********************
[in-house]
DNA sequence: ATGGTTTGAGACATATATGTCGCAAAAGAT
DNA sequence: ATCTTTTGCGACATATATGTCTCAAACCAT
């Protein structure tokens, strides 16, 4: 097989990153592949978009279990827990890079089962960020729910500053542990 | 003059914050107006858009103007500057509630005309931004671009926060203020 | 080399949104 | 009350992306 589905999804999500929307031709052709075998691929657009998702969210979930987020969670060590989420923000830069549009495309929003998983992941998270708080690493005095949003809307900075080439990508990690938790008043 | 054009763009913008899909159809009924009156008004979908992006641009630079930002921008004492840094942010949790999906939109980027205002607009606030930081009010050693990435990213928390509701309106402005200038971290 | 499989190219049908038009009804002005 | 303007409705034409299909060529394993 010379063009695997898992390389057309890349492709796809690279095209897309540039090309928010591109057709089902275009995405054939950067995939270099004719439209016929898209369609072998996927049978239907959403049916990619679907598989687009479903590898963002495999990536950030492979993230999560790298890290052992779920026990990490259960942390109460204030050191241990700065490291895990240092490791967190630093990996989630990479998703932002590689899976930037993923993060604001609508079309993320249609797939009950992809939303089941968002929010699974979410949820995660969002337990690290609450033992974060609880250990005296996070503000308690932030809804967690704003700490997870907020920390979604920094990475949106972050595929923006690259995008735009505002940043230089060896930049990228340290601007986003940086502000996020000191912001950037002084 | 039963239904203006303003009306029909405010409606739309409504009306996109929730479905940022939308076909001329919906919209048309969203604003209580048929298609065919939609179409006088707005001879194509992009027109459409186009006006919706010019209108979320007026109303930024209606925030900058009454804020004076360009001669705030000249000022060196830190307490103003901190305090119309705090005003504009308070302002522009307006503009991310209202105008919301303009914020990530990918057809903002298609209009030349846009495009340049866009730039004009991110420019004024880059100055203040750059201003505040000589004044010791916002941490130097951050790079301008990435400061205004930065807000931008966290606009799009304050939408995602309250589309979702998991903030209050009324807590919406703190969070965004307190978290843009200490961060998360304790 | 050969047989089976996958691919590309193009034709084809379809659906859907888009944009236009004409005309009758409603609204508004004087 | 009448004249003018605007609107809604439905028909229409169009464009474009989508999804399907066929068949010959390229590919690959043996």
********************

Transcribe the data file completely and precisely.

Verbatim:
[in-house]
DNA sequence: ATGGTTTGAGACATATATGTCGCAAAAGAT
DNA sequence: ATCTTTTGCGACATATATGTCTCAAACCAT
């Protein structure tokens, strides 16, 4: 097989990153592949978009279990827990890079089962960020729910500053542990 | 003059914050107006858009103007500057509630005309931004671009926060203020 | 080399949104 | 009350992306 589905999804999500929307031709052709075998691929657009998702969210979930987020969670060590989420923000830069549009495309929003998983992941998270708080690493005095949003809307900075080439990508990690938790008043 | 054009763009913008899909159809009924009156008004979908992006641009630079930002921008004492840094942010949790999906939109980027205002607009606030930081009010050693990435990213928390509701309106402005200038971290 | 499989190219049908038009009804002005 | 303007409705034409299909060529394993 010379063009695997898992390389057309890349492709796809690279095209897309540039090309928010591109057709089902275009995405054939950067995939270099004719439209016929898209369609072998996927049978239907959403049916990619679907598989687009479903590898963002495999990536950030492979993230999560790298890290052992779920026990990490259960942390109460204030050191241990700065490291895990240092490791967190630093990996989630990479998703932002590689899976930037993923993060604001609508079309993320249609797939009950992809939303089941968002929010699974979410949820995660969002337990690290609450033992974060609880250990005296996070503000308690932030809804967690704003700490997870907020920390979604920094990475949106972050595929923006690259995008735009505002940043230089060896930049990228340290601007986003940086502000996020000191912001950037002084 | 039963239904203006303003009306029909405010409606739309409504009306996109929730479905940022939308076909001329919906919209048309969203604003209580048929298609065919939609179409006088707005001879194509992009027109459409186009006006919706010019209108979320007026109303930024209606925030900058009454804020004076360009001669705030000249000022060196830190307490103003901190305090119309705090005003504009308070302002522009307006503009991310209202105008919301303009914020990530990918057809903002298609209009030349846009495009340049866009730039004009991110420019004024880059100055203040750059201003505040000589004044010791916002941490130097951050790079301008990435400061205004930065807000931008966290606009799009304050939408995602309250589309979702998991903030209050009324807590919406703190969070965004307190978290843009200490961060998360304790 | 050969047989089976996958691919590309193009034709084809379809659906859907888009944009236009004409005309009758409603609204508004004087 | 009448004249003018605007609107809604439905028909229409169009464009474009989508999804399907066929068949010959390229590919690959043996």